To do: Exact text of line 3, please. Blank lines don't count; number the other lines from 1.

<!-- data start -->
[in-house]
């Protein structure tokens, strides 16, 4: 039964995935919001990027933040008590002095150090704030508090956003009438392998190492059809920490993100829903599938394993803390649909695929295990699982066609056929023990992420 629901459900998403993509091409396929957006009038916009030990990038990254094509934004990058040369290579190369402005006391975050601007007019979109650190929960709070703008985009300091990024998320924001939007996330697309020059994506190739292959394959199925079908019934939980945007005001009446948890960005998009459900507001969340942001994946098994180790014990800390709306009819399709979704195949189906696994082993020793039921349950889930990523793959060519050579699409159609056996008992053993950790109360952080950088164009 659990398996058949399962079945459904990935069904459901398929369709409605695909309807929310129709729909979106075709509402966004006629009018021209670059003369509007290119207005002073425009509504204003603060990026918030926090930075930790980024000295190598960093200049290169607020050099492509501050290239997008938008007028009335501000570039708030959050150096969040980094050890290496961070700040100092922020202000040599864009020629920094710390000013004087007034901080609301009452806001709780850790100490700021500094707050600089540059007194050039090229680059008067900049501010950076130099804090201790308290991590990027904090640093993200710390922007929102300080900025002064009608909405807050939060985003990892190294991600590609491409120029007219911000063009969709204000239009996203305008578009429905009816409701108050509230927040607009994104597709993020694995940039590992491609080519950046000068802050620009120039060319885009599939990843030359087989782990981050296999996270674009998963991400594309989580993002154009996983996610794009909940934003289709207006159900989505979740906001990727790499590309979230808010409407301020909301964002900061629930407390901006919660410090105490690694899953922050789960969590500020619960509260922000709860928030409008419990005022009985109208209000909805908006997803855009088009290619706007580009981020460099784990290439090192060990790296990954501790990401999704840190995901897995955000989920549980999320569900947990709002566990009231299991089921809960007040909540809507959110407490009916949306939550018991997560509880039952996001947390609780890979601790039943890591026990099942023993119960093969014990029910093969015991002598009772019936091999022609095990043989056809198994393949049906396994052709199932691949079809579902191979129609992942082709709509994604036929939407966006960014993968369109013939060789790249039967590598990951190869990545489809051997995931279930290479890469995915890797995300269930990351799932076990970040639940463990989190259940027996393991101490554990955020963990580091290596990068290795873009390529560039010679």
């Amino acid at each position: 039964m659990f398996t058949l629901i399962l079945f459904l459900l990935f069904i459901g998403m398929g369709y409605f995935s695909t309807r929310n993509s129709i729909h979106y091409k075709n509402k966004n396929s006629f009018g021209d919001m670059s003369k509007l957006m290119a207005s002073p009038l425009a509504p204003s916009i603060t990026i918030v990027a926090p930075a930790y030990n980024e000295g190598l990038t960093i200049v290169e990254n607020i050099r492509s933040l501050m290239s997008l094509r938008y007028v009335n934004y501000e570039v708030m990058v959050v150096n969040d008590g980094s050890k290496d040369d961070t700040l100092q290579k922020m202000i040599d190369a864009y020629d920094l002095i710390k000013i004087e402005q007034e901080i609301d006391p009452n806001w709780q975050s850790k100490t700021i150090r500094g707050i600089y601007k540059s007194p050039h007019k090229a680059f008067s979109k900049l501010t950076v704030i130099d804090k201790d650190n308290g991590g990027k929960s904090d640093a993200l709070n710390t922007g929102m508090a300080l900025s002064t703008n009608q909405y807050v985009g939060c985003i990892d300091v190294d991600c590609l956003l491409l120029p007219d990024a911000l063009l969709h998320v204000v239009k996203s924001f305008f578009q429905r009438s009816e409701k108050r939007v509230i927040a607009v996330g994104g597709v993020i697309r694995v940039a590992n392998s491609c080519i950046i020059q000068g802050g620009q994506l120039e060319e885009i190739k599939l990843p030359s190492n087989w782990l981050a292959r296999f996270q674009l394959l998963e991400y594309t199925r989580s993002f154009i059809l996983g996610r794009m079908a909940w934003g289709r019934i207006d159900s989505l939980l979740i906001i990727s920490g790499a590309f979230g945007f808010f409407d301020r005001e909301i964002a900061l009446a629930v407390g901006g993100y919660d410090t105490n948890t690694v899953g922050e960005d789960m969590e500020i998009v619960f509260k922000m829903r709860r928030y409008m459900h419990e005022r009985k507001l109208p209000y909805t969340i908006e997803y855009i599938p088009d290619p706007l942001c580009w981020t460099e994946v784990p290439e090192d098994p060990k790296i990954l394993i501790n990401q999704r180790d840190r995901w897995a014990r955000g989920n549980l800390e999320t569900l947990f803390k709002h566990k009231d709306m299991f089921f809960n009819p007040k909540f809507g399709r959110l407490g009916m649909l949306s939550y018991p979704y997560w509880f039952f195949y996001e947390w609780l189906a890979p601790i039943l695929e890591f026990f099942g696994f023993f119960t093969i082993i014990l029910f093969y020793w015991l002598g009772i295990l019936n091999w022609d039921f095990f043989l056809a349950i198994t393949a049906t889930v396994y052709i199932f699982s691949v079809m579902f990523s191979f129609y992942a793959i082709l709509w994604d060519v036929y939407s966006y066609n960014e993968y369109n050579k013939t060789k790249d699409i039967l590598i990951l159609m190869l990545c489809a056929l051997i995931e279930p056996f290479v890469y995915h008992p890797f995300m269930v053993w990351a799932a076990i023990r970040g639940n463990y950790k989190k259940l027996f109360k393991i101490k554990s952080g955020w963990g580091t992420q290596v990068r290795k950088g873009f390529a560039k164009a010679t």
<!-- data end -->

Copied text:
């Amino acid at each position: 039964m659990f398996t058949l629901i399962l079945f459904l459900l990935f069904i459901g998403m398929g369709y409605f995935s695909t309807r929310n993509s129709i729909h979106y091409k075709n509402k966004n396929s006629f009018g021209d919001m670059s003369k509007l957006m290119a207005s002073p009038l425009a509504p204003s916009i603060t990026i918030v990027a926090p930075a930790y030990n980024e000295g190598l990038t960093i200049v290169e990254n607020i050099r492509s933040l501050m290239s997008l094509r938008y007028v009335n934004y501000e570039v708030m990058v959050v150096n969040d008590g980094s050890k290496d040369d961070t700040l100092q290579k922020m202000i040599d190369a864009y020629d920094l002095i710390k000013i004087e402005q007034e901080i609301d006391p009452n806001w709780q975050s850790k100490t700021i150090r500094g707050i600089y601007k540059s007194p050039h007019k090229a680059f008067s979109k900049l501010t950076v704030i130099d804090k201790d650190n308290g991590g990027k929960s904090d640093a993200l709070n710390t922007g929102m508090a300080l900025s002064t703008n009608q909405y807050v985009g939060c985003i990892d300091v190294d991600c590609l956003l491409l120029p007219d990024a911000l063009l969709h998320v204000v239009k996203s924001f305008f578009q429905r009438s009816e409701k108050r939007v509230i927040a607009v996330g994104g597709v993020i697309r694995v940039a590992n392998s491609c080519i950046i020059q000068g802050g620009q994506l120039e060319e885009i190739k599939l990843p030359s190492n087989w782990l981050a292959r296999f996270q674009l394959l998963e991400y594309t199925r989580s993002f154009i059809l996983g996610r794009m079908a909940w934003g289709r019934i207006d159900s989505l939980l979740i906001i990727s920490g790499a590309f979230g945007f808010f409407d301020r005001e909301i964002a900061l009446a629930v407390g901006g993100y919660d410090t105490n948890t690694v899953g922050e960005d789960m969590e500020i998009v619960f509260k922000m829903r709860r928030y409008m459900h419990e005022r009985k507001l109208p209000y909805t969340i908006e997803y855009i599938p088009d290619p706007l942001c580009w981020t460099e994946v784990p290439e090192d098994p060990k790296i990954l394993i501790n990401q999704r180790d840190r995901w897995a014990r955000g989920n549980l800390e999320t569900l947990f803390k709002h566990k009231d709306m299991f089921f809960n009819p007040k909540f809507g399709r959110l407490g009916m649909l949306s939550y018991p979704y997560w509880f039952f195949y996001e947390w609780l189906a890979p601790i039943l695929e890591f026990f099942g696994f023993f119960t093969i082993i014990l029910f093969y020793w015991l002598g009772i295990l019936n091999w022609d039921f095990f043989l056809a349950i198994t393949a049906t889930v396994y052709i199932f699982s691949v079809m579902f990523s191979f129609y992942a793959i082709l709509w994604d060519v036929y939407s966006y066609n960014e993968y369109n050579k013939t060789k790249d699409i039967l590598i990951l159609m190869l990545c489809a056929l051997i995931e279930p056996f290479v890469y995915h008992p890797f995300m269930v053993w990351a799932a076990i023990r970040g639940n463990y950790k989190k259940l027996f109360k393991i101490k554990s952080g955020w963990g580091t992420q290596v990068r290795k950088g873009f390529a560039k164009a010679t």